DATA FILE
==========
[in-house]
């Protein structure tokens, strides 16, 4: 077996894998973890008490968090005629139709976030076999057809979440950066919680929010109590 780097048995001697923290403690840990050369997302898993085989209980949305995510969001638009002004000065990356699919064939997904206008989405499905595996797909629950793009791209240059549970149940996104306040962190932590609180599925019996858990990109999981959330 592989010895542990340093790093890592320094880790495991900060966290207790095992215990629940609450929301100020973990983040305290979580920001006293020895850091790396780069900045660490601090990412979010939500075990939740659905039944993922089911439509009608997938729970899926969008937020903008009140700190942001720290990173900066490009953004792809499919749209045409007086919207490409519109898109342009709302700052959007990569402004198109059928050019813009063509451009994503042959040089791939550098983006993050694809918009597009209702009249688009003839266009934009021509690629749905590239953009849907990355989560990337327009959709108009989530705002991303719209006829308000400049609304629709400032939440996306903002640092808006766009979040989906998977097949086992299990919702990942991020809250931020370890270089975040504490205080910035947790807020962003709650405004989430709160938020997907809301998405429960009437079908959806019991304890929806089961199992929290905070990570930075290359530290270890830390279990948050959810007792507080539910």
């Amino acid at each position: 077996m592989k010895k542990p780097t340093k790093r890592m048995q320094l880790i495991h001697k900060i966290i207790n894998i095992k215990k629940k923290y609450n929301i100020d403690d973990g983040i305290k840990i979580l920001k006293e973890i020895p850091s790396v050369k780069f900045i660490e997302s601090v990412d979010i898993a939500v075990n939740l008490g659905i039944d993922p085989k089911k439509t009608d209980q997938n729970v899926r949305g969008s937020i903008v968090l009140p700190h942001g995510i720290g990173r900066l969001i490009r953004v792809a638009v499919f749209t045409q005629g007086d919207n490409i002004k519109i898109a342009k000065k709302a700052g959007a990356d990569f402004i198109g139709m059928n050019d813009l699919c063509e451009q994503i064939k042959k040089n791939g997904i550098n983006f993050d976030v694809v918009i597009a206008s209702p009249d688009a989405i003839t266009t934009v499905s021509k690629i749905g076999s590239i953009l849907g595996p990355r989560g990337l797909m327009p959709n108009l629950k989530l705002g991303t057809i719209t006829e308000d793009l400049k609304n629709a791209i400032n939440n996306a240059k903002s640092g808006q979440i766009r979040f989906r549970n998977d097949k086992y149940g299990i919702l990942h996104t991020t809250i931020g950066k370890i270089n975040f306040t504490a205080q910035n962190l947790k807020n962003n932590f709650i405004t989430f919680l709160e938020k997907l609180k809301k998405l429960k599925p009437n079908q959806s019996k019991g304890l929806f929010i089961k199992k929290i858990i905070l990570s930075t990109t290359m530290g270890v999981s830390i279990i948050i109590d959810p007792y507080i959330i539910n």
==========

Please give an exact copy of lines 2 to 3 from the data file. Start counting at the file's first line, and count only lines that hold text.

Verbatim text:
């Protein structure tokens, strides 16, 4: 077996894998973890008490968090005629139709976030076999057809979440950066919680929010109590 780097048995001697923290403690840990050369997302898993085989209980949305995510969001638009002004000065990356699919064939997904206008989405499905595996797909629950793009791209240059549970149940996104306040962190932590609180599925019996858990990109999981959330 592989010895542990340093790093890592320094880790495991900060966290207790095992215990629940609450929301100020973990983040305290979580920001006293020895850091790396780069900045660490601090990412979010939500075990939740659905039944993922089911439509009608997938729970899926969008937020903008009140700190942001720290990173900066490009953004792809499919749209045409007086919207490409519109898109342009709302700052959007990569402004198109059928050019813009063509451009994503042959040089791939550098983006993050694809918009597009209702009249688009003839266009934009021509690629749905590239953009849907990355989560990337327009959709108009989530705002991303719209006829308000400049609304629709400032939440996306903002640092808006766009979040989906998977097949086992299990919702990942991020809250931020370890270089975040504490205080910035947790807020962003709650405004989430709160938020997907809301998405429960009437079908959806019991304890929806089961199992929290905070990570930075290359530290270890830390279990948050959810007792507080539910």
């Amino acid at each position: 077996m592989k010895k542990p780097t340093k790093r890592m048995q320094l880790i495991h001697k900060i966290i207790n894998i095992k215990k629940k923290y609450n929301i100020d403690d973990g983040i305290k840990i979580l920001k006293e973890i020895p850091s790396v050369k780069f900045i660490e997302s601090v990412d979010i898993a939500v075990n939740l008490g659905i039944d993922p085989k089911k439509t009608d209980q997938n729970v899926r949305g969008s937020i903008v968090l009140p700190h942001g995510i720290g990173r900066l969001i490009r953004v792809a638009v499919f749209t045409q005629g007086d919207n490409i002004k519109i898109a342009k000065k709302a700052g959007a990356d990569f402004i198109g139709m059928n050019d813009l699919c063509e451009q994503i064939k042959k040089n791939g997904i550098n983006f993050d976030v694809v918009i597009a206008s209702p009249d688009a989405i003839t266009t934009v499905s021509k690629i749905g076999s590239i953009l849907g595996p990355r989560g990337l797909m327009p959709n108009l629950k989530l705002g991303t057809i719209t006829e308000d793009l400049k609304n629709a791209i400032n939440n996306a240059k903002s640092g808006q979440i766009r979040f989906r549970n998977d097949k086992y149940g299990i919702l990942h996104t991020t809250i931020g950066k370890i270089n975040f306040t504490a205080q910035n962190l947790k807020n962003n932590f709650i405004t989430f919680l709160e938020k997907l609180k809301k998405l429960k599925p009437n079908q959806s019996k019991g304890l929806f929010i089961k199992k929290i858990i905070l990570s930075t990109t290359m530290g270890v999981s830390i279990i948050i109590d959810p007792y507080i959330i539910n």